Japanese language education symposium
On June 13rd and 14th, Mongolian Japanese Language Teachers Association organized its second “Japanese language education symposium” with cooperation with Obirin University and the Mongolia-Japan Center.
Participants were teachers and students from middle school, high school, universities, and Japanese language centers and total number was 195. This symposium aimed not only to expand the network between the Japanese language educators but also improve their skills.
On the first day, Professor Sasaki Michiko taught a lecture on “International standard of teaching foreign language and Japanese class”. Professor Sasaki mentioned the innovation of education sector is global effort including the teaching of certain language and its standards.
She pointed out that even though there is a general standard to teach foreign language and the main standard has to be based on the relationship between the teacher and his/her students.
From one side, teachers understanding of teaching the course and environment and other hand students understanding of subject and participation are determined by the one’s attitude towards the history, culture and custom.
On the second day, Obirin University organized a workshop on how to use the Japanese language textbooks using their publication for grade and middle schools “Mongolian Wind”.
Professor D.Burmaa from Pedagogical University taught lecture on the importance of preparing Japanese language teachers. Instructor Matsumoto Yoshiyuki from University of Science and Technology presented the study results of developing the Japanese language education.
In the afternoon, teachers were divided into groups such as grade school, middle school, university and language centers. Within the each group 3 teachers presented lecture and practical session which allowed them to interact and exchange information. At the end of the symposium, leaders from the groups provided their comments and Mongolian Japanese Language Teachers Association did the closing remarks.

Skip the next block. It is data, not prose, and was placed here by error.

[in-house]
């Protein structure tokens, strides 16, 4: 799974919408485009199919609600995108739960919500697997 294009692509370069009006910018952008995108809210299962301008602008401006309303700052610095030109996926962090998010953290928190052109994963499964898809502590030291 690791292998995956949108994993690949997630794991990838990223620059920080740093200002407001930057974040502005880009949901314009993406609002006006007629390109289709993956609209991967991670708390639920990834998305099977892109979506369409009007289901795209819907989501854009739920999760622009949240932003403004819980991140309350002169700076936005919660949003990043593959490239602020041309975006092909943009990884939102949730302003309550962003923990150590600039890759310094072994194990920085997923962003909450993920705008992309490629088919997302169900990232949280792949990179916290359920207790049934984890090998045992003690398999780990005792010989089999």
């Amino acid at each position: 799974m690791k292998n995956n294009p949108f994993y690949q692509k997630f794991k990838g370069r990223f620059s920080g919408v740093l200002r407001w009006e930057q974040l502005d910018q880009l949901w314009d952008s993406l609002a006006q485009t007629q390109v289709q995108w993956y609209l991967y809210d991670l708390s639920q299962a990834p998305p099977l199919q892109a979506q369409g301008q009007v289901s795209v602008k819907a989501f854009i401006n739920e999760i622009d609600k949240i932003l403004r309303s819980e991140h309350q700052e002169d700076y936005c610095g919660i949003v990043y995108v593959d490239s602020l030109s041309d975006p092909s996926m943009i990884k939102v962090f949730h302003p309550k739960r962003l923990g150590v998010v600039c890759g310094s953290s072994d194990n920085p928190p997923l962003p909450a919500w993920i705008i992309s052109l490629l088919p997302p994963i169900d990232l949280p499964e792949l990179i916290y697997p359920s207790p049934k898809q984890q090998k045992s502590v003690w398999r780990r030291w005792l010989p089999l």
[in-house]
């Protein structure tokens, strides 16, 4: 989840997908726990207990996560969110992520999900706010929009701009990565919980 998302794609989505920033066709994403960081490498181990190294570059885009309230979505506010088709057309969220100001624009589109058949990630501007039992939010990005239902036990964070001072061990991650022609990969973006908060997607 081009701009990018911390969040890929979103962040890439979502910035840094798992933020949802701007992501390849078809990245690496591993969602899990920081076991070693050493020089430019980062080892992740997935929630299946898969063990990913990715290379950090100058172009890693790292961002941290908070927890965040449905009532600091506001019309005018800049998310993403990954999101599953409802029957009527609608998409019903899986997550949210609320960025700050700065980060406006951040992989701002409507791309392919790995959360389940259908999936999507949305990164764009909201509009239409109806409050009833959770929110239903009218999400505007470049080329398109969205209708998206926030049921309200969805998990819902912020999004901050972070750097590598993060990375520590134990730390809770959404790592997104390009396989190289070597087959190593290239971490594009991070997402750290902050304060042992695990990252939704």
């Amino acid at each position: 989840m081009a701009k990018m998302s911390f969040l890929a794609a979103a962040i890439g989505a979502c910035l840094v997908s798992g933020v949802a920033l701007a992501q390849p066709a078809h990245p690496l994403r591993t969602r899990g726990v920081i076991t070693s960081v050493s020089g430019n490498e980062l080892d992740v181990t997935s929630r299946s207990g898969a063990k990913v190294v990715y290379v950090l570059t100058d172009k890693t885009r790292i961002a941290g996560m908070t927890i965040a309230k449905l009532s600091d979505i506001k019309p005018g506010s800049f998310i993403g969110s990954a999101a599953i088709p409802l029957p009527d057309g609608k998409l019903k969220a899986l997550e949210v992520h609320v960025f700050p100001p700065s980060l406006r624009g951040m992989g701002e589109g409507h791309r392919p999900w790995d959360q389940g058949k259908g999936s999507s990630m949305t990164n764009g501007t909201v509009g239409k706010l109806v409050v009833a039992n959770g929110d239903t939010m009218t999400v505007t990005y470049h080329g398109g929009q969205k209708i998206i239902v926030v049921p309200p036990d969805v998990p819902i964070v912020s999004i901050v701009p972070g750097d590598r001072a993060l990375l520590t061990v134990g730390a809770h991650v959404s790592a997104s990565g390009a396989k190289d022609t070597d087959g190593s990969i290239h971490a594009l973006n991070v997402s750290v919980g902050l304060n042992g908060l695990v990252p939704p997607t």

Feedbacks from participants were very positive such as “Thank you for the opportunity to meet with fellow teachers and learned a lot from Mongolian and Japanese teachers”, “I can apply the skills and methods I learned from the course into practice right away”, “Excellent opportunity to hear fellow Mongolian and Japanese teachers ideas” and “Using the textbook workshop was very useful” etc.
Finally, I am happy to conclude that this symposium was very efficient way of connecting Japanese language teachers.
(Japanese language staff E.Erdenetsetseg)
Dance and culture
Do you know about Japanese traditional dance or even Thai or Indonesian dance? They are similar to each other using not leg but hand movements. On the other hand, Mongolian dance involves flexible movements of hand, leg and whole body.
Wonder why? Japan, Mongolia, Thai and Indonesia are all located in East Asia Pacific and counted as Mongolic group nations. Then why do they dance so differently? The main food ingredient for Japan, Thai and Indonesia is rice and they are agriculture nations.
While planting rice, they use their hands more. For Mongolians, they use legs, hands and whole body while riding a horse. From this, it is possible that from culture and living conditions affect how we dance.
Also, every word in Japanese language that has “hand” as a part means person who does the something. For instance, singer, listener, worker, young fellow and responsible parties all have kanji for hand. There more than 1,000 words that use hand kanji.
However, words that use leg are very few and usually mean something that is not positive. Examples are: wash leg – bad events/quitting unwanted job, kick the leg – search for missing person, step out – to use official use money, fast leg – food that goes bad easily and left the feet – unemployed.